Take a look at the pictures in Figure 1.1, on the following page. The first one shows forest cover in the Amazon basin in 1975. The second one shows the same area 26 years later. Anyone can see that much of the rainforest has been destroyed, but how much is "much"?
Now look at Figure 1.2, on page 13.
Are these blood cells healthy? Do any of them show signs of leukemia? It would take an expert doctor a few minutes to tell. Multiply those minutes by the number of people who need to be screened. There simply aren't enough human doctors in the world to check everyone.
This is where computers come in. Computer programs can measure the differences between two pictures and count the number of oddly shaped platelets in a blood sample. Geneticists use programs to analyze gene sequences; statisticians, to analyze the spread of diseases; geologists, to predict the effects of earthquakes; economists, to analyze fluctuations in the stock market; and climatologists, to study global warming. More and more scientists are writing programs to help them do their work. In turn, those programs are making entirely new kinds of science possible.
Of course, computers are good for a lot more than just science. We used computers to write this book; you have probably used one today to chat with friends, find out where your lectures are, or look for a restaurant that serves pizza and Chinese food. Every day, someone figures out how to make a computer do something that has never been done before. Together, those "somethings" are changing the world.
This book will teach you how to make computers do what you want them to do. You may be planning to be a doctor, linguist, or physicist
Figure 1.1: The Rainforest Retreats (Photo credit: NASA/Goddard Space Flight Center Scientific Visualization Studio)
Figure 1.2: Healthy blood cells—or are they? (Photo credit: CDC)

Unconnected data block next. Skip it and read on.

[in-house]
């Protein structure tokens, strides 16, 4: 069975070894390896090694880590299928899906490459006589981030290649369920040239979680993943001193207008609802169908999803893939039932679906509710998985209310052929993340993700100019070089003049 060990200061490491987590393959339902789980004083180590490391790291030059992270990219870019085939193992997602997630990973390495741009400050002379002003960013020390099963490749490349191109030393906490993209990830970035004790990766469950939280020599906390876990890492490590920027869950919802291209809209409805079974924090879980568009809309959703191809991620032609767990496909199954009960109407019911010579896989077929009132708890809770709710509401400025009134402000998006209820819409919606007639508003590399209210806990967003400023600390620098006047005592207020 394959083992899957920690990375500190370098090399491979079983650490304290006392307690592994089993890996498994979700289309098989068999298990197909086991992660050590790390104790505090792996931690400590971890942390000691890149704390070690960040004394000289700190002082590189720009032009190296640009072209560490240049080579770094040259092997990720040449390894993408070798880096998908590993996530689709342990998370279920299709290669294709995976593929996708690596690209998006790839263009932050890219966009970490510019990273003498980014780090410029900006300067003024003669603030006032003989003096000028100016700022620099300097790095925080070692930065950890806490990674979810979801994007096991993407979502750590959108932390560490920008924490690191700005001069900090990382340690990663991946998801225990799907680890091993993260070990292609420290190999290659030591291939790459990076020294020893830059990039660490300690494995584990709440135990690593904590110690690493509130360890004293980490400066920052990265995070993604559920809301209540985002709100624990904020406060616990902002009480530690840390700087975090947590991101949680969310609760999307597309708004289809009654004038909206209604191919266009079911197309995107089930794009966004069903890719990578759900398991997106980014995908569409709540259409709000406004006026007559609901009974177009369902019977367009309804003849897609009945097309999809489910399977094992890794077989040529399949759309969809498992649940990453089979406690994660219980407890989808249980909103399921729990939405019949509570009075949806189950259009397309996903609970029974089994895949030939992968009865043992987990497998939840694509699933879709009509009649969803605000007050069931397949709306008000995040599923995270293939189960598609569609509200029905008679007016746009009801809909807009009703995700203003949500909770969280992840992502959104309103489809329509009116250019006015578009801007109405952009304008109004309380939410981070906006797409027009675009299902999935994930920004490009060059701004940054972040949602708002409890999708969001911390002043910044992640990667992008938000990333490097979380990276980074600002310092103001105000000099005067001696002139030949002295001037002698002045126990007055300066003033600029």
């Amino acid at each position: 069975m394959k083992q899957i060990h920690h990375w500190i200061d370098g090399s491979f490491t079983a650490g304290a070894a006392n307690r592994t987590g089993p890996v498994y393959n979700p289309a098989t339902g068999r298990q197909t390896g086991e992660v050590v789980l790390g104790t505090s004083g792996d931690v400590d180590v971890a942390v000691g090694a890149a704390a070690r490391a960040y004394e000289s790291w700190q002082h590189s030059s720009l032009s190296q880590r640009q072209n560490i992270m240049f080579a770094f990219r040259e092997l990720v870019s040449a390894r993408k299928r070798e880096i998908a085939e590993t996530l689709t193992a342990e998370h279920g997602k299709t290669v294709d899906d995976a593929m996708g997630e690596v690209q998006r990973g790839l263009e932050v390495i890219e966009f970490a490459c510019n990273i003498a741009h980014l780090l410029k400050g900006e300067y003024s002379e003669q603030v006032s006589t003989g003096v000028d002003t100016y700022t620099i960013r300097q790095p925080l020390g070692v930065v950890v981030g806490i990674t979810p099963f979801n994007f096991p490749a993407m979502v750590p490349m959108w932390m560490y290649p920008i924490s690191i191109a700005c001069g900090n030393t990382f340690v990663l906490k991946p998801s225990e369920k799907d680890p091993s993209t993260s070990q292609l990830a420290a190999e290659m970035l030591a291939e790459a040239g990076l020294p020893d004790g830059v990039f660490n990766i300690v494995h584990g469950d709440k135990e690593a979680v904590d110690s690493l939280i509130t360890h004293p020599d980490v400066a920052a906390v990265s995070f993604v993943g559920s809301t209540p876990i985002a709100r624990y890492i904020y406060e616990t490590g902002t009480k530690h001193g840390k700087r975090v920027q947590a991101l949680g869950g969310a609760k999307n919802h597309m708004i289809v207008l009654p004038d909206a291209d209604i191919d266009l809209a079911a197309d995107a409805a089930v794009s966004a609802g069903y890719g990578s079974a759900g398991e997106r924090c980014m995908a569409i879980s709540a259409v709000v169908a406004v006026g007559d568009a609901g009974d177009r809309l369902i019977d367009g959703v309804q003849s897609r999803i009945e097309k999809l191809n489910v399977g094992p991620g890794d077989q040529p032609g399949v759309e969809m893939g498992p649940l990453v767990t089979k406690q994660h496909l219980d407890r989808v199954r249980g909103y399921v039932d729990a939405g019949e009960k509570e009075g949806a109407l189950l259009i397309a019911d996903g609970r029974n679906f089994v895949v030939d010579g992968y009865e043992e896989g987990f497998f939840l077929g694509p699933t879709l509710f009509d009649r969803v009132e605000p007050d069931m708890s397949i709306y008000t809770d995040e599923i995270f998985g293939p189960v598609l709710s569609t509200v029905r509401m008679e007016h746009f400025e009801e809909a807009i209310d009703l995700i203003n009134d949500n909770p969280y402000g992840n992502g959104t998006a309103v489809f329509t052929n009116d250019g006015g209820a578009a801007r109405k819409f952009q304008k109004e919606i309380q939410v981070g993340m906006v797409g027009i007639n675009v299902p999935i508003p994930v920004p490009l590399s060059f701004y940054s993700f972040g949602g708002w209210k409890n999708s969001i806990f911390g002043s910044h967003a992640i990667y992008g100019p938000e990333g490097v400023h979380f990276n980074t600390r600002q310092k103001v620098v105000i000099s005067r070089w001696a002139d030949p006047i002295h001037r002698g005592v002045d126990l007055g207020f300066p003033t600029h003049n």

rather than a full-time programmer, but whatever you do, being able to program is as important as being able to write a letter or do basic arithmetic.
We begin in this chapter by explaining what programs and programming are. We then define a few terms and present a few boring-but-necessary bits of information for course instructors.
A program is a set of instructions. When you write down directions to your house for a friend, you are writing a program. Your friend "executes" that program by following each instruction in turn.
Every program is written in terms of a few basic operations that its reader already understands. For example, the set of operations that your friend can understand might include the following: "Turn left at Darwin Street," "Go forward three blocks," and "If you get to the gas station, turn around—you've gone too far."
Computers are similar but have a different set of operations. Some operations are mathematical, like "Add 10 to a number and take the square root," while others include "Read a line from the file named data.txt," "Make a pixel blue," or "Send email to the authors of this book."
The most important difference between a computer and an old-fashioned calculator is that you can "teach" a computer new operations by defining them in terms of old ones. For example, you can teach the computer that "Take the average" means "Add up the numbers in a set and divide by the set's size." You can then use the operations you have just defined to create still more operations, each layered on top of the ones that came before. It's a lot like creating life by putting atoms together to make proteins and then combining proteins to build cells and giraffes.
Defining new operations, and combining them to do useful things, is the heart and soul of programming. It is also a tremendously powerful way to think about other kinds of problems. As Prof. Jeannette Wing wrote [Win06], computational thinking is about the following:
• Conceptualizing, not programming. Computer science is not computer programming. Thinking like a computer scientist means more than being able to program a computer. It requires thinking at multiple levels of abstraction.
• A way that humans, not computers, think. Computational thinking is a way humans solve problems; it is not trying to get humans to think like computers. Computers are dull and boring; humans are clever and imaginative. We humans make computers exciting. Equipped with computing devices, we use our cleverness to tackle problems we would not dare take on before the age of computing and build systems with functionality limited only by our imaginations.
• For everyone, everywhere. Computational thinking will be a reality when it is so integral to human endeavors it disappears as an explicit philosophy.
We hope that by the time you have finished reading this book, you will see the world in a slightly different way.
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